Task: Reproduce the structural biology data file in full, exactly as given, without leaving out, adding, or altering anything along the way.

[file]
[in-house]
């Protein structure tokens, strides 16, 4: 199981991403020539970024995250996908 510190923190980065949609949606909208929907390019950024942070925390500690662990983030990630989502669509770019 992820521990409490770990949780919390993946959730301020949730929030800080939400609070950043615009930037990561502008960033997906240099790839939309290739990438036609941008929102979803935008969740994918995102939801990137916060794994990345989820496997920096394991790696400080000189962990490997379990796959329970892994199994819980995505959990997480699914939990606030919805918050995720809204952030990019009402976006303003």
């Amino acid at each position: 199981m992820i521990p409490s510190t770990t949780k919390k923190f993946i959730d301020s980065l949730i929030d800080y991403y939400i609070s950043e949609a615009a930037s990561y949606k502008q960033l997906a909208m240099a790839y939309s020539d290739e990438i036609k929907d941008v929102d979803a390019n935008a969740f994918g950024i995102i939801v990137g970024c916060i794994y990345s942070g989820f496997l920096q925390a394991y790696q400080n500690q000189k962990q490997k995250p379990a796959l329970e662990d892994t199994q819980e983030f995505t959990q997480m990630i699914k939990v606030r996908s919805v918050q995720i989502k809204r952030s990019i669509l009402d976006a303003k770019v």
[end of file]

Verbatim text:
[in-house]
């Protein structure tokens, strides 16, 4: 199981991403020539970024995250996908 510190923190980065949609949606909208929907390019950024942070925390500690662990983030990630989502669509770019 992820521990409490770990949780919390993946959730301020949730929030800080939400609070950043615009930037990561502008960033997906240099790839939309290739990438036609941008929102979803935008969740994918995102939801990137916060794994990345989820496997920096394991790696400080000189962990490997379990796959329970892994199994819980995505959990997480699914939990606030919805918050995720809204952030990019009402976006303003």
């Amino acid at each position: 199981m992820i521990p409490s510190t770990t949780k919390k923190f993946i959730d301020s980065l949730i929030d800080y991403y939400i609070s950043e949609a615009a930037s990561y949606k502008q960033l997906a909208m240099a790839y939309s020539d290739e990438i036609k929907d941008v929102d979803a390019n935008a969740f994918g950024i995102i939801v990137g970024c916060i794994y990345s942070g989820f496997l920096q925390a394991y790696q400080n500690q000189k962990q490997k995250p379990a796959l329970e662990d892994t199994q819980e983030f995505t959990q997480m990630i699914k939990v606030r996908s919805v918050q995720i989502k809204r952030s990019i669509l009402d976006a303003k770019v």